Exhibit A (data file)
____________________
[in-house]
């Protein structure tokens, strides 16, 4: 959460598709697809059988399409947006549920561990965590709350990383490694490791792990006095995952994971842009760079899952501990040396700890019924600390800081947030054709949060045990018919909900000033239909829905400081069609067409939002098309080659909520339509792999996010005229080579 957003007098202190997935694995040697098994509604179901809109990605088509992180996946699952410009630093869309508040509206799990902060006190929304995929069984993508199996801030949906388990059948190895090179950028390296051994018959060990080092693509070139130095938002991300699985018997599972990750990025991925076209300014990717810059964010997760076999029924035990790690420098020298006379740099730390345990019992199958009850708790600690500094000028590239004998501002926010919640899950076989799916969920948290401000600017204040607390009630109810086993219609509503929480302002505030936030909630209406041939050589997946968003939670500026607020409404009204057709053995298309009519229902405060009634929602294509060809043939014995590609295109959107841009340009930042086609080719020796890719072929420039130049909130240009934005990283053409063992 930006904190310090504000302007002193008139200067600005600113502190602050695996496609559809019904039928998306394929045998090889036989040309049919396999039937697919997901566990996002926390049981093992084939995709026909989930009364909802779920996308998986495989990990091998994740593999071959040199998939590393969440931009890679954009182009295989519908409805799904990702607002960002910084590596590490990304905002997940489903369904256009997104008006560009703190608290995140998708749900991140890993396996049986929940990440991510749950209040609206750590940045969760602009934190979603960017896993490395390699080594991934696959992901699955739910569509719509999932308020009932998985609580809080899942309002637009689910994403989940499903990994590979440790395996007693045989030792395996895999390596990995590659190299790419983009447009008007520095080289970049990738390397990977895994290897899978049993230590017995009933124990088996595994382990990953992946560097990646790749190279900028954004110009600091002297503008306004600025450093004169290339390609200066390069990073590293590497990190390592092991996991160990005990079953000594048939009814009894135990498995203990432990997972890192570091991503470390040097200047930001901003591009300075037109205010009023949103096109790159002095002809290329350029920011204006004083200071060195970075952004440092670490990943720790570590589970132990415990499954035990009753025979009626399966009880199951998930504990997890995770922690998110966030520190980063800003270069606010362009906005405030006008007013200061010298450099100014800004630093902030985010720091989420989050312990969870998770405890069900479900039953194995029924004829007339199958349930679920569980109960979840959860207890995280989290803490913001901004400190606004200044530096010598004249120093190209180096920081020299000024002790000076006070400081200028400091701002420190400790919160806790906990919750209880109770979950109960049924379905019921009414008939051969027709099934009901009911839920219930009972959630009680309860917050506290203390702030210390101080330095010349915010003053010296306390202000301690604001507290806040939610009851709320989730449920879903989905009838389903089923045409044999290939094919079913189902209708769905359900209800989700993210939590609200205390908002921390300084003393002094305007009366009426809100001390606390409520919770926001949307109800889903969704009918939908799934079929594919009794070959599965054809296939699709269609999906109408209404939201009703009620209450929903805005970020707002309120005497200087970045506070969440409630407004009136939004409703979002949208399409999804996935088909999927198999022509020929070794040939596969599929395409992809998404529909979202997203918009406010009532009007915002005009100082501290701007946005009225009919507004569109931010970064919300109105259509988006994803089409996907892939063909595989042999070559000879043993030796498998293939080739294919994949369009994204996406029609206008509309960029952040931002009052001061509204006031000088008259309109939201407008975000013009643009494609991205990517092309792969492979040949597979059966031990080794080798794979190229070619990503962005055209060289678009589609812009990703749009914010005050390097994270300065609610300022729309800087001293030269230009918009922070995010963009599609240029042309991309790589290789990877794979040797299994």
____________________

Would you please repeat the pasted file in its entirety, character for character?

[in-house]
């Protein structure tokens, strides 16, 4: 959460598709697809059988399409947006549920561990965590709350990383490694490791792990006095995952994971842009760079899952501990040396700890019924600390800081947030054709949060045990018919909900000033239909829905400081069609067409939002098309080659909520339509792999996010005229080579 957003007098202190997935694995040697098994509604179901809109990605088509992180996946699952410009630093869309508040509206799990902060006190929304995929069984993508199996801030949906388990059948190895090179950028390296051994018959060990080092693509070139130095938002991300699985018997599972990750990025991925076209300014990717810059964010997760076999029924035990790690420098020298006379740099730390345990019992199958009850708790600690500094000028590239004998501002926010919640899950076989799916969920948290401000600017204040607390009630109810086993219609509503929480302002505030936030909630209406041939050589997946968003939670500026607020409404009204057709053995298309009519229902405060009634929602294509060809043939014995590609295109959107841009340009930042086609080719020796890719072929420039130049909130240009934005990283053409063992 930006904190310090504000302007002193008139200067600005600113502190602050695996496609559809019904039928998306394929045998090889036989040309049919396999039937697919997901566990996002926390049981093992084939995709026909989930009364909802779920996308998986495989990990091998994740593999071959040199998939590393969440931009890679954009182009295989519908409805799904990702607002960002910084590596590490990304905002997940489903369904256009997104008006560009703190608290995140998708749900991140890993396996049986929940990440991510749950209040609206750590940045969760602009934190979603960017896993490395390699080594991934696959992901699955739910569509719509999932308020009932998985609580809080899942309002637009689910994403989940499903990994590979440790395996007693045989030792395996895999390596990995590659190299790419983009447009008007520095080289970049990738390397990977895994290897899978049993230590017995009933124990088996595994382990990953992946560097990646790749190279900028954004110009600091002297503008306004600025450093004169290339390609200066390069990073590293590497990190390592092991996991160990005990079953000594048939009814009894135990498995203990432990997972890192570091991503470390040097200047930001901003591009300075037109205010009023949103096109790159002095002809290329350029920011204006004083200071060195970075952004440092670490990943720790570590589970132990415990499954035990009753025979009626399966009880199951998930504990997890995770922690998110966030520190980063800003270069606010362009906005405030006008007013200061010298450099100014800004630093902030985010720091989420989050312990969870998770405890069900479900039953194995029924004829007339199958349930679920569980109960979840959860207890995280989290803490913001901004400190606004200044530096010598004249120093190209180096920081020299000024002790000076006070400081200028400091701002420190400790919160806790906990919750209880109770979950109960049924379905019921009414008939051969027709099934009901009911839920219930009972959630009680309860917050506290203390702030210390101080330095010349915010003053010296306390202000301690604001507290806040939610009851709320989730449920879903989905009838389903089923045409044999290939094919079913189902209708769905359900209800989700993210939590609200205390908002921390300084003393002094305007009366009426809100001390606390409520919770926001949307109800889903969704009918939908799934079929594919009794070959599965054809296939699709269609999906109408209404939201009703009620209450929903805005970020707002309120005497200087970045506070969440409630407004009136939004409703979002949208399409999804996935088909999927198999022509020929070794040939596969599929395409992809998404529909979202997203918009406010009532009007915002005009100082501290701007946005009225009919507004569109931010970064919300109105259509988006994803089409996907892939063909595989042999070559000879043993030796498998293939080739294919994949369009994204996406029609206008509309960029952040931002009052001061509204006031000088008259309109939201407008975000013009643009494609991205990517092309792969492979040949597979059966031990080794080798794979190229070619990503962005055209060289678009589609812009990703749009914010005050390097994270300065609610300022729309800087001293030269230009918009922070995010963009599609240029042309991309790589290789990877794979040797299994």